A bronze plaque, dedicated to those who served under Galwayman and 1916 Proclamation signatory Éamonn Ceannt, in Dublin during the Easter Rising, was recently unveiled at the Galway City Museum.
The plaque is dedicated to the members of the 4th Battalion, Dublin Brigade, of the Irish Volunteers, including the women of Cumann na mBan, who fought under Ceannt's command. It was unveiled by Gráinne O’Neill, assisted by David Ceannt, grandnephew of Éamonn Ceannt. Another nephew of Ceannt, John Sheehy, was also in attendance.
Mrs O’Neill is aged 96 years and resides with her son Ruairí, in Connemara. Her father, Captain Séamus Ó Murchadha, had originally unveiled the plaque in Dublin in 1949, in the presence of WT Cosgrave, the first leader of the Irish Free State. Both Ó Murchadha and Cosgrave were members of the 4th Battalion. However the plaque went missing for a number of years, but was rediscovered in 2016, hanging on a wall at City West Hotel, Dublin, whose management, represented at the Galway unveiling by John O’Farrell, transferred ownership to the 4th Battalion, Dublin Brigade, Relatives Group.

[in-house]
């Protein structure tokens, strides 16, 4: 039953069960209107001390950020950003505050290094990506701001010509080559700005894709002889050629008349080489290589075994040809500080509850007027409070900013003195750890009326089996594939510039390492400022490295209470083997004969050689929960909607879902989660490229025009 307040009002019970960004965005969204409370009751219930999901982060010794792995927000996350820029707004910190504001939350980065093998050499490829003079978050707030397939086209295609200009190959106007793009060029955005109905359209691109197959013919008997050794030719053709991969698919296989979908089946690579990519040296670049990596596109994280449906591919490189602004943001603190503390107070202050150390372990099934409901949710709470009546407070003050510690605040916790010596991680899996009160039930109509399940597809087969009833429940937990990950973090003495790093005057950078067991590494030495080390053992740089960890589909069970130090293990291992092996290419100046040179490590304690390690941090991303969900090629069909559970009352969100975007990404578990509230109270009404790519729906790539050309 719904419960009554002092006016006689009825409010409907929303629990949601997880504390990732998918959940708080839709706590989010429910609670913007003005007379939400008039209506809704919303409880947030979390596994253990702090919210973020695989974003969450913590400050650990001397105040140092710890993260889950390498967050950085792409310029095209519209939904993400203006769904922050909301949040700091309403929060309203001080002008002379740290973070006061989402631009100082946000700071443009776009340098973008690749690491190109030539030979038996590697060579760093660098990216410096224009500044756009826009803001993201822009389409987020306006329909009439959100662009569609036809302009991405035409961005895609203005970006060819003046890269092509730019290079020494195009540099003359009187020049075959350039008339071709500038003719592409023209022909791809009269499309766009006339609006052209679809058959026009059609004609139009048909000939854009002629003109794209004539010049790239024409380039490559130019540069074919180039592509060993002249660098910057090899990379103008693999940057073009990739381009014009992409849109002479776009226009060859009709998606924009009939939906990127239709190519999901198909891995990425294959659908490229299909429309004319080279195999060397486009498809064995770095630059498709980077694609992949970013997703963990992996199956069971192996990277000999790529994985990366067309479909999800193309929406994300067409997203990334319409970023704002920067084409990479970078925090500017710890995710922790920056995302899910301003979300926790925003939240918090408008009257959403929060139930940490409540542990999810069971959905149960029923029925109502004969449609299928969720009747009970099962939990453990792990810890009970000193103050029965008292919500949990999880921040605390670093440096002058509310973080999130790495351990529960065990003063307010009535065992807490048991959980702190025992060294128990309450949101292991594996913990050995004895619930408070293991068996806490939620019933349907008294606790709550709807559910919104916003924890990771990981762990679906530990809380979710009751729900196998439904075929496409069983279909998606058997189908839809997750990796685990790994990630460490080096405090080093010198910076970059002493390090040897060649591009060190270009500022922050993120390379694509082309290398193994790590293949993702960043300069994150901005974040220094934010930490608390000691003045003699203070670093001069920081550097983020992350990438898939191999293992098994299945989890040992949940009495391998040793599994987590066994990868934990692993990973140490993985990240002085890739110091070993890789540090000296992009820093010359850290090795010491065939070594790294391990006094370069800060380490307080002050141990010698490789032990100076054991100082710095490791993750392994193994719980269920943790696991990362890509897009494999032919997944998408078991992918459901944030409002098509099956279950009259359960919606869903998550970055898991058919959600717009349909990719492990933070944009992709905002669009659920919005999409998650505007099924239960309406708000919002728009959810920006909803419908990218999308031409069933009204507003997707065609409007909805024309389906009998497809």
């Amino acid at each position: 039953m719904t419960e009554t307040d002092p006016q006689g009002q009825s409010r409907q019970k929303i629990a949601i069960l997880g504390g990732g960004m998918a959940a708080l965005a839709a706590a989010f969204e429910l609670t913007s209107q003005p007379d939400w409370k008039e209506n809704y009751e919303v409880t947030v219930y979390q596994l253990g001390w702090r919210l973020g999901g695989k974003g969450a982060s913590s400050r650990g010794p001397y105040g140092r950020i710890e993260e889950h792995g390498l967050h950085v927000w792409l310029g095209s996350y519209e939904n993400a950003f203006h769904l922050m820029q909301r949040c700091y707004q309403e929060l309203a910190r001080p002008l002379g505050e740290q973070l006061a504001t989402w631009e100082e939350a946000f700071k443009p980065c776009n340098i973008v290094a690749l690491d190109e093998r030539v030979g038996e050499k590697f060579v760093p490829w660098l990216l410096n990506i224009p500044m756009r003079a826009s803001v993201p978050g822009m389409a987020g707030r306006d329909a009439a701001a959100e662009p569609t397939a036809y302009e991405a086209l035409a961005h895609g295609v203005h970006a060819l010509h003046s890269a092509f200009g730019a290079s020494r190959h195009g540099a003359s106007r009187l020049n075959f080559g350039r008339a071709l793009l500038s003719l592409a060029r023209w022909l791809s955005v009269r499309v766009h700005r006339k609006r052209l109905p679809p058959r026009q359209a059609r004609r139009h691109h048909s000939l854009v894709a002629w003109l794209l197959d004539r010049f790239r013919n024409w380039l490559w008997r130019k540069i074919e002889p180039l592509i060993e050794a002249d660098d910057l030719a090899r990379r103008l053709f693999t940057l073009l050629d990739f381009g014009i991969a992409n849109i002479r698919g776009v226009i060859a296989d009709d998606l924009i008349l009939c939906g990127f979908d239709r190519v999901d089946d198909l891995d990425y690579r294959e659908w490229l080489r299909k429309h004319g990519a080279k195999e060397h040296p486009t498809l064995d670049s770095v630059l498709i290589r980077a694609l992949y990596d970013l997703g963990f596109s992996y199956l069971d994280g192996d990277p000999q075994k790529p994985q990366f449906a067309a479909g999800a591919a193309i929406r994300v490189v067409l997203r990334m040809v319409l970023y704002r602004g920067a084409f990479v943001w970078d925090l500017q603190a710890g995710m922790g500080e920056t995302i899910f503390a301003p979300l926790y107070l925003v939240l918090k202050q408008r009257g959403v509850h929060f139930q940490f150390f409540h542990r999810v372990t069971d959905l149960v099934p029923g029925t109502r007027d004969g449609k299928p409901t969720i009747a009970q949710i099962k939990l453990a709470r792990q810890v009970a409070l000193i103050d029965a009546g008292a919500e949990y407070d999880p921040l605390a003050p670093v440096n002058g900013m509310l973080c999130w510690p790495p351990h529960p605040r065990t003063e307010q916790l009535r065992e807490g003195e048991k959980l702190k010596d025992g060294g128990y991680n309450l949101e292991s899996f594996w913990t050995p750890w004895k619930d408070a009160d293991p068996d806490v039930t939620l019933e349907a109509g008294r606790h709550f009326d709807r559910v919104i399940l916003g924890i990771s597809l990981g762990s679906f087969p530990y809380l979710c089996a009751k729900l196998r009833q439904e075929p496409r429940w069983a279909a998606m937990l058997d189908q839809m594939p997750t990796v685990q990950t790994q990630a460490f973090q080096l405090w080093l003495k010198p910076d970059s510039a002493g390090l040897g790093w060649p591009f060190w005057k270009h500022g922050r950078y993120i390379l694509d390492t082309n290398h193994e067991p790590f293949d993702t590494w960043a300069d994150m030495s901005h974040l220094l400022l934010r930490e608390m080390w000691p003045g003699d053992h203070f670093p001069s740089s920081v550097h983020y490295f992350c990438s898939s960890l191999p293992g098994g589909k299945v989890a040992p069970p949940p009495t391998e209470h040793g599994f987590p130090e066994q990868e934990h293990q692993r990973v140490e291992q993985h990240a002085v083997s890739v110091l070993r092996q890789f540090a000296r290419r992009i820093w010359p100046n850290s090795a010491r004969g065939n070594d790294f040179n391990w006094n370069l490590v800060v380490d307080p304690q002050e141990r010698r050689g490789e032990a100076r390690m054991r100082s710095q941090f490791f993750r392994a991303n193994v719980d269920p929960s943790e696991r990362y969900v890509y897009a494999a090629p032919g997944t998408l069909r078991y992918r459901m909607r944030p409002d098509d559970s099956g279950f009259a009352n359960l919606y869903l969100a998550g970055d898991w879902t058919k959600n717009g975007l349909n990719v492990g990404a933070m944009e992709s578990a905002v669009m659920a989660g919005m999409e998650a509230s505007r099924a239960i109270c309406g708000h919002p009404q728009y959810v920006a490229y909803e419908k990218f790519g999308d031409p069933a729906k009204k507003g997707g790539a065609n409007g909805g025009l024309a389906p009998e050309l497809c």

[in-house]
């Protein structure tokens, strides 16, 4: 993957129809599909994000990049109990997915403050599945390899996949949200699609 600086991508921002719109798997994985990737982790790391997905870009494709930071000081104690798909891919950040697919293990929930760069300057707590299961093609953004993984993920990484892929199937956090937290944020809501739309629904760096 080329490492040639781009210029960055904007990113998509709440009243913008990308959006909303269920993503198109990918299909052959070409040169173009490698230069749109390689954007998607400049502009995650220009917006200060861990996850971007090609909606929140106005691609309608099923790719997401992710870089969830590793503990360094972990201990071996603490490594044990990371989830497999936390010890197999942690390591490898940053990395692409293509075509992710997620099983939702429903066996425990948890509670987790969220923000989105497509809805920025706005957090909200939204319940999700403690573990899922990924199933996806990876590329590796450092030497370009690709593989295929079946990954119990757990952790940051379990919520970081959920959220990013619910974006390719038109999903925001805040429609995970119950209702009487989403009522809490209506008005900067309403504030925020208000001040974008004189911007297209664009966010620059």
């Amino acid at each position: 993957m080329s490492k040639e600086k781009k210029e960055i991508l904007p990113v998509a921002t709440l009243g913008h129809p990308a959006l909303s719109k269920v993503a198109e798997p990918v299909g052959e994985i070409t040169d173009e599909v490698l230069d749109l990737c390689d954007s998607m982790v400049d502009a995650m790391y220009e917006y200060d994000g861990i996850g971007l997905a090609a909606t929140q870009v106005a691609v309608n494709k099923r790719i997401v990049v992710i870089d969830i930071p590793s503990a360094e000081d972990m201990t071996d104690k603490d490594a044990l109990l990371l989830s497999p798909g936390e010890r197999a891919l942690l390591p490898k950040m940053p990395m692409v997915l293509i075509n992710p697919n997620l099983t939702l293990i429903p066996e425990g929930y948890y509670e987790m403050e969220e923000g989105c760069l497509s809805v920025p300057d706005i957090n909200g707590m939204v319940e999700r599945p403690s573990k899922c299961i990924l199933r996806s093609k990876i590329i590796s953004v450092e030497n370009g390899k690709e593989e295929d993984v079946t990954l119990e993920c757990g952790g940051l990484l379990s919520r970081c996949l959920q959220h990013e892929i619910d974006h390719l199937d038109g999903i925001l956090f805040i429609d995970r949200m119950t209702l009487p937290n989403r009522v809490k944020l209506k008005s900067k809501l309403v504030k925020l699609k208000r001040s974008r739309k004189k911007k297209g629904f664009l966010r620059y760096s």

Also in attendance were the Mayor of Galway, Labour city councillor Niall McNelis; Piaras and Fergus Brugha Bruton, grandsons of Cathal Brugha (vice-commandant, 4th Battalion ); Con Colbert, nephew of executed Captain Con Colbert, 4th Battalion; the Donelan family, representing Volunteer Brendan Donelan from Loughrea, who was killed in action while serving with the 4th Battalion at the South Dublin Union on Easter Monday 1916; Máire Flaherty (née McNamara ), daughter of Josephine McNamara (née O’Keefe ) who served with Cumann na mBan and the 4th Battalion at Marrowbone Lane; along with other family members.
Galway City Museum has expressed its thanks to the 4th Battalion, Dublin Brigade, Relatives Group convenor, Pádraigín Ní Sheachnasaigh-Clancy, and secretary, Clare Eager, for lending the plaque to the museum. It can now be seen in the Revolution in Galway, 1913-1923 exhibition.